Start a day here in the Marienplatz Square, or the heart of Altstadt. It’s said that the very history of Munich started here, when Heinrich the Lion founded a town market in the square in 1158. 

Now, pedestrians can walk and look up at the Statue of Mariensäule, or Mary, who is the “patroness of Bavaria.” 

The famous New Town Hall (Neues Rathaus) is located here and is a neo-Gothic building dating back to 1867. The New Town Hall incorporates several buildings with green courtyards and also acts as the residence of the mayor and the headquarters of the Munich City Council. 

To get a panoramic view of all of Munich, climb to the New Town Hall’s observation deck. 

On the east side, you’ll see the Old Town Hall. The Spielzeugmuseum, or Toy Museum, is located in the Old Town Hall and is great for kids.

Altstadt is also centered around three large, reconstructed gates: The Sendling, Karl’s Gate and Izar Gate, each with a unique history to Munich. 

Karl’s Gate is the primary entrance to the pedestrian part of the city. Walk through it and find Neuhauser Strasse and Kaufingerstrasse, two streets that make up Altstadt’s main shopping center

Street artists perform in front of quaint Bavarian shops and international retailers and you can also find fresh produce from local market centers. 

If you’re in need of a dirndl or lederhosen for Oktoberfest, many tourist-geared department stores have them in stock. There’s also several cafes and restaurants to sit, relax and people watch.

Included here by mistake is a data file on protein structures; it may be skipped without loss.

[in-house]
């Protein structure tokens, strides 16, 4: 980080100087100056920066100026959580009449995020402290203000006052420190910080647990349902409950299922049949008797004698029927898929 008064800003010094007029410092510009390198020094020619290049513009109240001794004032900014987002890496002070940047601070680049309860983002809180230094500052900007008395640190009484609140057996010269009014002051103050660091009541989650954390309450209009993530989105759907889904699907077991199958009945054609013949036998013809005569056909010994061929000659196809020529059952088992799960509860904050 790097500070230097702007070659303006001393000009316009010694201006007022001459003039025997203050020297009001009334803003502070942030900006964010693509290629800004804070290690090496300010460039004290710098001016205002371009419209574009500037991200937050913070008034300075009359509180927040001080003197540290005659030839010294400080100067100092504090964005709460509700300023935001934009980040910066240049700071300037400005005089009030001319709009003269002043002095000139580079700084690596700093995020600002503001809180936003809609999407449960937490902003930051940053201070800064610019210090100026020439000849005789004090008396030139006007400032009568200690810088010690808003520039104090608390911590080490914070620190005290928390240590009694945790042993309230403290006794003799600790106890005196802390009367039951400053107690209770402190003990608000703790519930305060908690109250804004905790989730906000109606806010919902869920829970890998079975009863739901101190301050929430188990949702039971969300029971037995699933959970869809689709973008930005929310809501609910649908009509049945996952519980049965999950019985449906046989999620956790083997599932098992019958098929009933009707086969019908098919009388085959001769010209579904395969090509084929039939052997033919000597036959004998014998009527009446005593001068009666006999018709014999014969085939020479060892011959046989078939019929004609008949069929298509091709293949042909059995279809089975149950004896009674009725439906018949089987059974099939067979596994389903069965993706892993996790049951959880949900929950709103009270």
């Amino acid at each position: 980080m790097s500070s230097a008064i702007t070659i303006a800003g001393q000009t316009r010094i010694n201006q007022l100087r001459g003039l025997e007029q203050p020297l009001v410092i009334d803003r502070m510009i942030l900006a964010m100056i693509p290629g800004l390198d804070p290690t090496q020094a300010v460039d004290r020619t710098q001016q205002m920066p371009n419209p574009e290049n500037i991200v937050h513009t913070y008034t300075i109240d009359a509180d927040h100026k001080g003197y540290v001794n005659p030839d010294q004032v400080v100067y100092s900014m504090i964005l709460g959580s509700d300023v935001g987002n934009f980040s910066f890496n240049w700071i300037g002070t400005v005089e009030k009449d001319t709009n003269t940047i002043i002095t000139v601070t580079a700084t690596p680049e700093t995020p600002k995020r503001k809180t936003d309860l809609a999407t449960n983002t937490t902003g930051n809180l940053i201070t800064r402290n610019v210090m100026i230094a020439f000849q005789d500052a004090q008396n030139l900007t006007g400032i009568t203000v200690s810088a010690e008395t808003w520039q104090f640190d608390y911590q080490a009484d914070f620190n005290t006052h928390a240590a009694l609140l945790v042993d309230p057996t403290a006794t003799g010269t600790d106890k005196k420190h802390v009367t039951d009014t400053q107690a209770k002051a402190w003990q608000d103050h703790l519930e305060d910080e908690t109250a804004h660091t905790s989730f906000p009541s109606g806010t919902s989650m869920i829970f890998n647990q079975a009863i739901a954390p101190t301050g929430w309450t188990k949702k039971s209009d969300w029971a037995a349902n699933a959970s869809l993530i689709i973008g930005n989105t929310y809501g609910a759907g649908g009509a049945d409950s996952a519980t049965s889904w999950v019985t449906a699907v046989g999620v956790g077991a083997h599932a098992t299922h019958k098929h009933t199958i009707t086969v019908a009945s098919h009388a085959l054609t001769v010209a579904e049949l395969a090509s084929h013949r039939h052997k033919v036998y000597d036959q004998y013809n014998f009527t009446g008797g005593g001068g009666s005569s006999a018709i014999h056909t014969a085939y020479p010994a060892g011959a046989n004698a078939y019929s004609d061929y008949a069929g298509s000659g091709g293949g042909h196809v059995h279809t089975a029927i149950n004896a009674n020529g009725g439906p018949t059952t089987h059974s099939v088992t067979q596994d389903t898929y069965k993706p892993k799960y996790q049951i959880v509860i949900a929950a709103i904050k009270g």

Nearby is Odeonsplatz Munich, a 19th century public square with a large statue in the  Feldherrnhalle, a monumental loggia, next to two daunting Bavarian lions.

If you come to Munich from late September into early October, you’ll be amongst thousands of celebrators from around the world ready to hit the acclaimed Oktoberfest. 

Oktoberfest is the world’s largest Volksfest, or beer festival, and draws in millions of tourists every year to drink copious amounts of beer, feast on massive Bavarian dishes and party Munich style. 

While the main fairground is located outside of Altstadt, Altstadt is the perfect place to get your pre-celebration costumes and gear from tourist shops, but also check out major retail stores. 

The Hofbräuhaus is a large and rambunctious beer garden at Oktoberfest itself, but the flagship tavern is actually located within Altstadt. Dating back to the 16th century, Hofbräuhaus serves beer and food from costumed beer maidens on three stories, often with live performances and dancing. 

Considered the most famous beer hall in the world, Hofbräuhaus is a great stop if you want to skip out on the Oktoberfest craziness, but still live out the authentic Bavarian drinking experience.

As the main tourist hotspot of Munich, Altstadt hotel prices are not the most budget-friendly and also tend to fill up quickly. But, accommodation is also very central to transportation in and around the city. 

For that classic Munich vacation, Altstadt is your ultimate destination where to stay in Munich.


2. Maxvorstadt, Munich’s university and arts district